President Joe Biden called Israel’s U.S.-backed military operation in Gaza “over the top” at a White House press conference Thursday night. Shortly before that, his administration released a new policy it claimed would ensure foreign countries don’t use U.S. military assistance to break international and U.S. laws protecting civilians.
But then Friday morning, Israeli Prime Minister Benjamin Netanyahu declared that his forces will soon invade the most populous section of Gaza that they don’t yet control: the southern town of Rafah. Close to 1.5 million Palestinians are seeking shelter there and on the narrow strip of land that runs from Rafah to the Mediterranean Sea, many of them after fleeing from northern areas after Israeli evacuation orders. Netanyahu said Israel plans to evacuate people from Rafah ahead of a “massive” attack.
Experts and officials tell HuffPost they are extremely skeptical of suggestions this week from the Biden administration that it is adjusting U.S. policy to prevent further devastation in Gaza, where, according to health officials there, at least 28,000 people have been killed since Israel launched its campaign following the Oct. 7 attack by Gaza-based militants that killed 1,200 Israelis.
Biden’s Thursday night rebuke of Israel did not come with any indication that he will reduce U.S. military and diplomatic support for Israel if it continues on its current trajectory. And though his new memo directing officials to ensure U.S. weapon transfers abide by the law sounds nice on paper, the administration is unlikely to actually enforce it in this case because Washington is so wary of steps that appear unsupportive toward Israel. Even in the best-case scenario, the memo would not affect hostilities in the days ahead.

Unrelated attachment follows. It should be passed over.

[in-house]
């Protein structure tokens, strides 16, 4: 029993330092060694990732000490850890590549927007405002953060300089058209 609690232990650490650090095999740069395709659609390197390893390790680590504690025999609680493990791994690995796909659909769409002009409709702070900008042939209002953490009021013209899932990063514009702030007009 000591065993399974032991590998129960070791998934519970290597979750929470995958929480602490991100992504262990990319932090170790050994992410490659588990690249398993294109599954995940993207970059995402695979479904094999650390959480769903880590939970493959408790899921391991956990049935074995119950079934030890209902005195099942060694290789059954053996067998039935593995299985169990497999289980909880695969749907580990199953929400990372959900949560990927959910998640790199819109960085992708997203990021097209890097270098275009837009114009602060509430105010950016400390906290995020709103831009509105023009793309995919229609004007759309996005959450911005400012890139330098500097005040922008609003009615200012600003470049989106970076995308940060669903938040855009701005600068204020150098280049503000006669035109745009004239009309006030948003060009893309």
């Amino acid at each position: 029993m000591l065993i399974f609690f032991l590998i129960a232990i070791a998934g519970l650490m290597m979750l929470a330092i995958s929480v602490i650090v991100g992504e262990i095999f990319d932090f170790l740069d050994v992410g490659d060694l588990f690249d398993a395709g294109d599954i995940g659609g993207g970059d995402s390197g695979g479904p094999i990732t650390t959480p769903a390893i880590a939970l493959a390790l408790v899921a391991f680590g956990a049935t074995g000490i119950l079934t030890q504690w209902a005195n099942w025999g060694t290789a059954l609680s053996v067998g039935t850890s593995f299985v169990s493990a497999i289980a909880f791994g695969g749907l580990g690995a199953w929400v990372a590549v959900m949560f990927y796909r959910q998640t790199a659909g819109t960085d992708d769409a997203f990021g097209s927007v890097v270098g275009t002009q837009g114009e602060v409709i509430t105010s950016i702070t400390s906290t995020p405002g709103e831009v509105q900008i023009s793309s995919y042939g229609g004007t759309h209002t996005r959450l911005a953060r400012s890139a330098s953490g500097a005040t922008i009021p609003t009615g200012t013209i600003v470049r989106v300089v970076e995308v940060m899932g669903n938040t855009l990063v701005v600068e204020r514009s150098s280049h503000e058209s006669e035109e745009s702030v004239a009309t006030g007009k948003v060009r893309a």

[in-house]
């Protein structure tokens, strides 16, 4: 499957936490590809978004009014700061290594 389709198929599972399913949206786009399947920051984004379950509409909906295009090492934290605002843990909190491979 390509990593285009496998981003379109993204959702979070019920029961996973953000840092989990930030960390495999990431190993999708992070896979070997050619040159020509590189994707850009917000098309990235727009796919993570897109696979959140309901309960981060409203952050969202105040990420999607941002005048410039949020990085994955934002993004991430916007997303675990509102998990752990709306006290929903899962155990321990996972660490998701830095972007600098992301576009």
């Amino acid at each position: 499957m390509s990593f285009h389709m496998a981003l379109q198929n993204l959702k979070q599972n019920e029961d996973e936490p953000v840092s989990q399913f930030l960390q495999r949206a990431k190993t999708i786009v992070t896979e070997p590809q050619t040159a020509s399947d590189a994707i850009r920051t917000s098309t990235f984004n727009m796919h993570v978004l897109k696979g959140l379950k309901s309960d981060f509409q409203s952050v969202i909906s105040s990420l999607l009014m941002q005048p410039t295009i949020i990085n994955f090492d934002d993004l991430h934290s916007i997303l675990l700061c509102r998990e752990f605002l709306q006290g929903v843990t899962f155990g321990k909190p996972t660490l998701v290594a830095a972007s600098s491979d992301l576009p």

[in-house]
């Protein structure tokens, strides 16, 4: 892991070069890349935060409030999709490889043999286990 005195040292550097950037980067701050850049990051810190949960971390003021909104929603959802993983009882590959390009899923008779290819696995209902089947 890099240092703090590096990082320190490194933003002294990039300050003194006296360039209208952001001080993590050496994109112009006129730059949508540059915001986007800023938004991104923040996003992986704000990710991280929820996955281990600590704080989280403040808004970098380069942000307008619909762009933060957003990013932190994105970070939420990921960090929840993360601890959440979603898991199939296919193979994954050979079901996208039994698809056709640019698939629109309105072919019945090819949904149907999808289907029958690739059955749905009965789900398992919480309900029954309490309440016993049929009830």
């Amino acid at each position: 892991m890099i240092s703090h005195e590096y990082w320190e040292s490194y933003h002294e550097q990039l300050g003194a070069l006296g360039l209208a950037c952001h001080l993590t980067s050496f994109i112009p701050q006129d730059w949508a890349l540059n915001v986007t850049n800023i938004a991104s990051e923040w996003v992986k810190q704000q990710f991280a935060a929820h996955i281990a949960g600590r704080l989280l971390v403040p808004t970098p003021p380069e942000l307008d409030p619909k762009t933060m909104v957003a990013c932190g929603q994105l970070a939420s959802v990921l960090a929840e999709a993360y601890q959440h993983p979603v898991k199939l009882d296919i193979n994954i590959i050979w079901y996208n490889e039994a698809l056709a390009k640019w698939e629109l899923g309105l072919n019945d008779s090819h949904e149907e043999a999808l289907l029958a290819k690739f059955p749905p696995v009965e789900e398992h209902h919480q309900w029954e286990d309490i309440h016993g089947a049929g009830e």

In Massachusetts on Friday, Heiam Alsawalhi read Netanyahu’s announcement about pushing civilians out of Rafah and was left with a question: “Where will they go?”
Alsawalhi is a Palestinian American whose sister and her family of eight are living in a one-room shelter in Rafah. Hundreds of U.S. citizens remain trapped in Gaza despite promises by the Biden administration to help them leave through the tightly controlled southern border crossing into Egypt, and thousands of Americans have close relatives who are also stuck in the region, many of whom are eligible for U.S. assistance with evacuations but have yet to leave.
“Unfortunately, our government only provides funds to the aggressors,” Alsawalhi told HuffPost. “As a taxpayer, my money goes into killing my people, the indigenous people of Palestine. I feel so ashamed.”
The new policy of oversight on U.S. military assistance, crafted in collaboration with Democratic senators led by Chris Van Hollen (Md.), “creates some useful hooks to hold the administration accountable in a few months ― but does nothing for the Palestinians who are suffering today,” said Josh Paul, a former State Department official overseeing arms transfers who is now at the Democracy for the Arab World Now nonprofit. “The laws that this policy refers to are already on the books and are not being enforced.”
Israel is already preparing for a fresh surge of tough international scrutiny this month because of the International Court of Justice case over its conduct in Gaza. Israel must submit a report to the so-called World Court in The Hague, Netherlands, by Feb. 26 to show what it is doing to obey measures to shield civilians that the judges had ordered when on Jan. 26 they dealt Israel and the U.S. a blow by refusing to dismiss a claim that Israel is committing “genocide.” While Israel is preparing a response, which is expected to note steps such as investigations of war crimes by soldiers, as recently revealed by Haaretz, its report will likely be unable to show significant improvement. Aid groups say Gaza continues to deteriorate dramatically amid bombardment and a siege.